Dharma Gleanings


cynthia rich

June 5, 2013—July 7, 2013

June 5, 2013
The more I accept death, the more I love life, because I’m living my life in the sunshine—without the shadow of death.

June 14, 2013
In the hospital I meet Gloria, who has intense undiagnosed stomach pain, nausea, diarrhea that has continued for years. Twenty years ago she was on dialysis when she had a kidney transplant that has lasted unusually long. I can see in her face the happiness and peace with life that she tells me about. She is a Christian, but what she shares with me is clearly out of very personal direct experience with meeting challenges—everything she says could be said in those words by a Buddhist. She talks with compassion about herself in the past, and about others she’s met during her challenges—people who are still, in my language, out of alignment with their reality. In Gloria’s words, “When you’re begging God, you’re still worrying and you’re still trying to be in control.” She has come to fully understand the sweetness and lightness of surrender and gratitude, the folly of shooting the second arrow. “I have so much pain—why would I want to add to that?”

July 3, 2013
I’ve just recently—working with an object of my ill-will who powerfully and helpfully triggers my sister—come to even greater clarity, like Gloria’s, that I am fed up with the suffering that comes with ill-will. It now has almost none of the seductive hook for me. In these last years I have experienced very little ill-will, but because my awareness of my sister’s role in the misery of my childhood is quite recent, whatever triggers that early cruelty creates profound fear, grief, anger, the usual suspects. At the same time that I was working with my reactions intensely, I was writing a dharma talk on impermanence, and that proved helpful to me. It helped me to see that in order to feel ill-will, it’s necessary to solidify people who are actually in flux—we define them, and fix them, in their unworthiness. And with equal clarity I saw that I am not only doing that towards the object of my ill-will (and object, of course, is the perfect word for the objectification of ill-will)—I am also solidifying, fixing, objectifying myself. For the first time I realized that whenever we feel anger or fear or even grief, our bodies, our identities, become rigid—we have snatched ourselves out of the flow of life.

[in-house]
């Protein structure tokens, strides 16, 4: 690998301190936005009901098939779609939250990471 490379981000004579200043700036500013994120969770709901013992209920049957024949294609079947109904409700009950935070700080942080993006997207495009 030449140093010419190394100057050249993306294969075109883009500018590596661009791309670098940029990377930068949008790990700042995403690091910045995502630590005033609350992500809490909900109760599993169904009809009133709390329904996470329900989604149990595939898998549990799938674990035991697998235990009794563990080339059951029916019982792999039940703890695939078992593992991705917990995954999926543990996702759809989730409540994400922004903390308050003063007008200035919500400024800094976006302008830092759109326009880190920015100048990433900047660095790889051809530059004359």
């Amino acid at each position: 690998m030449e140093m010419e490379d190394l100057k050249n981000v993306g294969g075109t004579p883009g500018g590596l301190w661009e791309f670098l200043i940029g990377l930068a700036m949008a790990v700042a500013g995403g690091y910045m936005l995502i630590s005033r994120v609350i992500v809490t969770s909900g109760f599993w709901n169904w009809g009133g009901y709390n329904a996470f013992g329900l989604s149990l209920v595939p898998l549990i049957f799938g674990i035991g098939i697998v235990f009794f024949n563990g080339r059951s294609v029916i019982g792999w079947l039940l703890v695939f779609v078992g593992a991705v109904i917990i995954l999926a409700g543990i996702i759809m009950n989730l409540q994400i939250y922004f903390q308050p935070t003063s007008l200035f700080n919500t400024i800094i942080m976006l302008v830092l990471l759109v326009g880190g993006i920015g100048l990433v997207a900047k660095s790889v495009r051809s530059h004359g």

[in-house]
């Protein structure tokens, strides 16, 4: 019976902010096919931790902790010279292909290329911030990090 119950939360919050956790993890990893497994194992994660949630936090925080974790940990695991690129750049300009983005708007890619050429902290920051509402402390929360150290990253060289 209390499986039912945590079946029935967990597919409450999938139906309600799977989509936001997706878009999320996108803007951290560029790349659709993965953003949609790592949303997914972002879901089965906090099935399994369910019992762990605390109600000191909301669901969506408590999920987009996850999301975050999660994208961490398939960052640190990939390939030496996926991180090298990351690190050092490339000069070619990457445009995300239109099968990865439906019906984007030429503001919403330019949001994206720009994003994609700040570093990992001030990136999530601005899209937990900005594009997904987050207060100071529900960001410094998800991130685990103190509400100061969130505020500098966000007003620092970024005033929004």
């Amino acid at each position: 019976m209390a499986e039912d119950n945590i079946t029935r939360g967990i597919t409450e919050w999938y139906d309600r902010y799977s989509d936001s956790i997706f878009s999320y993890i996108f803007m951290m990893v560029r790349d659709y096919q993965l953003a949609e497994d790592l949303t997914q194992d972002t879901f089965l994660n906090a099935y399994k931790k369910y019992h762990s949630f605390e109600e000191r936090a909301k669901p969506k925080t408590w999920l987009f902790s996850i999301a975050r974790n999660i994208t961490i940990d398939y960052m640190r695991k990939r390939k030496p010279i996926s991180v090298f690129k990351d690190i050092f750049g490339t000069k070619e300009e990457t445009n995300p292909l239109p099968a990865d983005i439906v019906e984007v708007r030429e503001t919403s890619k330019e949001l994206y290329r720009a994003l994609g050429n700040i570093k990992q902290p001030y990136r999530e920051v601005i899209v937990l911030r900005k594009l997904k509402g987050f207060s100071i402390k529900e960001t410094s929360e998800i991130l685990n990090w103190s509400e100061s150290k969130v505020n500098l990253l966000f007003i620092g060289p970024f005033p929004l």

I recognize that there is a grief that is not dukkha, as we may experience after a death or witnessing the storm scene in King Lear, and it is fluid—a spacious grief that connects us to the universe, opens our heart wide rather than closing it. I feel such grief hearing the painful stories of childhood so often shared with me in the hospital.

The grief that solidifies us is the grief of our personal disappointment, it is the grief of suffering, of the unreal, the grief of attachment and aversion. The larger grief is the grief of tonglen, of taking in the suffering of the world, a grief that allows us to absorb a larger reality. We should probably learn to identify in ourselves which space we are in when we feel “grief.”

July 6, 2013
I become more and more aware of the value and liberation that comes from consistently disentangling the past from the present. Lately I have begun experimenting with rephrasing difficult emotions. First I rephrase them, if necessary, to reflect their original intensity in childhood—instead of “sad” I use “grieving,” instead of “frustrated” I use “angry,” and then I place these stronger feelings in the past tense where they belong. “I’m feeling sad” would translate into “I had so much grief.” “I’m frustrated” would become “I was very angry.” “I’m feeling anxious” would be “I was very frightened.” “I resent her success” would be “I had a lot of envy.” If I recognize in myself that my feelings towards someone have been tinged with meanness, I can acknowledge that child in myself with compassion rather than judgement: “I wanted to hurt her.” There can be a release and a great relief that comes from honoring the true nature of our feelings.

We are freed to see the present moment with greater clarity and discernment.

I’ve discovered that even the future, which most of us think about far more than we need for planning, is usually the past. We allow ourselves to focus on the future as much as we do, and even believe it is necessary and prudent, because of mild underlying anxiety. If I keep thinking about my upcoming trip in a way that is not joyful, it is probably because I am uneasy that I haven’t thought of everything I need to do, and my “uneasiness” is upcoming from Little Cynthia, who is trying to allay her ancient fears of not being adequate.

July 7, 2013
Yesterday at a day-long retreat, I began investigating “unpleasant-pleasant-neutral” in my body in a way new to me. I could observe not only that unpleasant moves to neutral, for example, but that all three can, and probably always do, coexist all at once. I felt the back of my hand as neutral at the same time that the numbness in my foot was unpleasant and the cool breeze on my arms was pleasant. It’s all happening at the same time, all of the time, only we choose what to focus on. We can choose too not to solidify—a moment later the “unpleasant” of my numb foot shifted to “neutral.” The more I take in how fluid and multi-faceted life is, I am, my loved ones or my “enemies” are, the freer and lighter I feel. And the wiser I am.